Breaking the Cycle of Violence: An Interview With Documentarian Steve James
by Amanda Lin Costa
It might be shocking to learn that a US Department of Justice report that surveyed homicide statistics for almost thirty years concluded that most murders are intraracial, with 86 percent of White murders committed by Whites, and 94 percent of Black murders committed by Blacks. Wikipedia notes “the report doesn’t provide any details concerning what races or ethnicities are included in the designations "White" or "Black" but we don’t need those details to realize from those statistics that the heart of violence sits in our own communities, perpetrated by neighbors, family members, friends and acquaintance against each other.
If you live in a neighborhood with a high murder rate, this truth is tangible and palatable with the heart-wrenching site of memorials on almost every block. Memorials created from candles, teddy bears, photos and poetry that mourns and pays tribute to the dead. One could drown in violence statistics. They stack up endlessly and fill books but to what end? How can the tides of violence be changed when the causes and solutions are debated endlessly from the floors of congress to the minds of academia and still no single answer appears?
The writer and political activist Mary McCarthy wrote, “In violence we forget who we are.” Violence destroys hearts, families and communities. Yet, McCarthy also wrote, “We are the hero of our own story” --- meaning: we can change the tides and we can shape the future. Maybe we can’t change the world but we may just be able to save a life and isn’t that something?!? This is the question Eddie Bocanegra, Ameena Matthews and Ricardo “Cobe” Williams ask themselves everyday as violence interrupters in Chicago’s CeaseFire program.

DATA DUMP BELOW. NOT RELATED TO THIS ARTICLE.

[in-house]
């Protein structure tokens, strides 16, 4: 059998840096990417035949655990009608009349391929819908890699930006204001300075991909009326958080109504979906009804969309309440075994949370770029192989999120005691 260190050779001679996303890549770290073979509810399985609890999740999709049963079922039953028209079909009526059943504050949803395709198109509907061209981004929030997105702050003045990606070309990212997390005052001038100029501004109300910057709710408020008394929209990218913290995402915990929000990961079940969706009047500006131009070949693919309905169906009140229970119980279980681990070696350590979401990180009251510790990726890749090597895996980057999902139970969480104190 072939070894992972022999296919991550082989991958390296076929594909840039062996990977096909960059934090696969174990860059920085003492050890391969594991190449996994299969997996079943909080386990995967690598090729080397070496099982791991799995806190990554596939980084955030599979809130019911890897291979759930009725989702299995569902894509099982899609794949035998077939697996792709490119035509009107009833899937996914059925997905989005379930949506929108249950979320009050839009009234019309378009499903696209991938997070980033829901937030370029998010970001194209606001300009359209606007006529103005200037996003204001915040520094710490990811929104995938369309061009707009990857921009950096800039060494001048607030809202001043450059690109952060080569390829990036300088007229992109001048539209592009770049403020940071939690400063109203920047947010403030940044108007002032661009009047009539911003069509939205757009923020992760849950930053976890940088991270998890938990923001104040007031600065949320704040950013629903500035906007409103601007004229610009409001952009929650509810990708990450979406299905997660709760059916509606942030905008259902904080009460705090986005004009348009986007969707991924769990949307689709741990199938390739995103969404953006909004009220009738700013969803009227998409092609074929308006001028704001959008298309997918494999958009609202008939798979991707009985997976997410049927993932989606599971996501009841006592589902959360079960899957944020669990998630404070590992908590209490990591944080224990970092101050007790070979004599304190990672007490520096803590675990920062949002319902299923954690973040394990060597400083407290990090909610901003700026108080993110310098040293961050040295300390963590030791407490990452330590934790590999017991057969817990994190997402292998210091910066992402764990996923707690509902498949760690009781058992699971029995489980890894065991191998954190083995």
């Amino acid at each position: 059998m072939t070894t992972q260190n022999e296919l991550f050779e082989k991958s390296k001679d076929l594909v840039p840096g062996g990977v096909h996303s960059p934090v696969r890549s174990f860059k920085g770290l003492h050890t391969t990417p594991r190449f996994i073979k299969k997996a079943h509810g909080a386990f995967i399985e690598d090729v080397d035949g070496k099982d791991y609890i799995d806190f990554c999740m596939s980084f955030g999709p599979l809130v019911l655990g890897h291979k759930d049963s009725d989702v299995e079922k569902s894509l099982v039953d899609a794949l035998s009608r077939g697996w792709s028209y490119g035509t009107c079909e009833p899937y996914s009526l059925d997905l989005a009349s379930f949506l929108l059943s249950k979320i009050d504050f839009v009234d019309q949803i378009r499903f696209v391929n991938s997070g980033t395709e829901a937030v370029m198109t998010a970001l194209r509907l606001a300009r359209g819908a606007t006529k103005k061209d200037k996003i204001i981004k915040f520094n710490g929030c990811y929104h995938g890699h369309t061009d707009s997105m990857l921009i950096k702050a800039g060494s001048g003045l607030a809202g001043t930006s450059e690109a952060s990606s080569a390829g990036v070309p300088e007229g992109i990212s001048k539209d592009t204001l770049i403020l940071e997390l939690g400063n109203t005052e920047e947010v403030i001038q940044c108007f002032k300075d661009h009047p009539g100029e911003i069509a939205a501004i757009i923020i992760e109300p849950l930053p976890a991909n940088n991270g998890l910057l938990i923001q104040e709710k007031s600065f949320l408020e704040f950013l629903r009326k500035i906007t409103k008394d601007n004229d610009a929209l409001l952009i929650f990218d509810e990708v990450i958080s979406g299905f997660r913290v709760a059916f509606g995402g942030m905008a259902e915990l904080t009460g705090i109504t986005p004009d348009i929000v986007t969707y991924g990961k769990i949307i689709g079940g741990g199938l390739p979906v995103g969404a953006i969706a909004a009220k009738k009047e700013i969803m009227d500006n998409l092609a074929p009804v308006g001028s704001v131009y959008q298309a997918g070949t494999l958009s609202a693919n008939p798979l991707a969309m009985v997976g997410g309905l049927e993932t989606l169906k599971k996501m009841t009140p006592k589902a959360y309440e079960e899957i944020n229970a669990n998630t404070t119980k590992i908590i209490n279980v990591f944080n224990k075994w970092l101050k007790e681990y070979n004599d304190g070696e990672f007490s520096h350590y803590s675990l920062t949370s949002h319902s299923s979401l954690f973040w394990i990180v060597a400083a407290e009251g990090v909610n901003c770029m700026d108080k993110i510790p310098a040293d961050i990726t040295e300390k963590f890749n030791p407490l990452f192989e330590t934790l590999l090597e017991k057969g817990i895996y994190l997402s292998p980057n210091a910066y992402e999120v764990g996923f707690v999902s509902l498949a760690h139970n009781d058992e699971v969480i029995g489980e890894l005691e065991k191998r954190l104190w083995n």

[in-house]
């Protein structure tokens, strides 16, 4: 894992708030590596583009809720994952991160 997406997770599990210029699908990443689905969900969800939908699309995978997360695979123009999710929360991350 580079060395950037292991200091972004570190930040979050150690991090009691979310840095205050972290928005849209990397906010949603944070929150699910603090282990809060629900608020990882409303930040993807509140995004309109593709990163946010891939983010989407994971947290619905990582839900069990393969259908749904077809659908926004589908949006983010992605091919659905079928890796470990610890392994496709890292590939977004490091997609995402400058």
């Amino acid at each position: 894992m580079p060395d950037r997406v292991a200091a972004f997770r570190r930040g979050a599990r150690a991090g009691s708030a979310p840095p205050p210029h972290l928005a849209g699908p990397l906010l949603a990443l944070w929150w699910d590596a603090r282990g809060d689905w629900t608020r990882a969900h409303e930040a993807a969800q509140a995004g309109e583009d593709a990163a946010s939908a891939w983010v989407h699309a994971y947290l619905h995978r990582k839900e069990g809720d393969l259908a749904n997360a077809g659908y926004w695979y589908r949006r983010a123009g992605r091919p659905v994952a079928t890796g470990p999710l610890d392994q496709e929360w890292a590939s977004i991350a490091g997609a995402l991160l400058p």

Filmmaker Steve James, best known for the award winning documentary “Hoop Dreams,” and Alex Kotlowitz author of the best-selling book “There Are No Children Here: The Story of Two Boys Growing Up in the Other America” spent fourteen months on the streets of Chicago with CeaseFire’s violence interrupters to create a documentary that addresses topics much broader than just the violent microcosm we are entrenched in while watching The Interrupters.
The film begins with an eye-opening statistic that sets the whole tone for the film --- more people died from violence in Chicago than American soldiers in Iraq and Afghanistan over the same period of time. Is Chicago unique?
No it’s not unique. Chicago might not even be in the top ten most dangerous cities per capita in the United States right now but it has historically been very high. The murder rate is down considerably across the country (not that it’s low) since it reached its peak in the early nineties during the crack epidemic. There is a feeling in the communities featured in the film that the crime back then was between warring gangs and drug dealers and that it didn't effect everyday people. Now, there is a feeling that the crime is random and the kids feel more vulnerable. So even though there are half as many murders it doesn't feel any safer to them.
To Read the Interview and watch the trailer for the documentary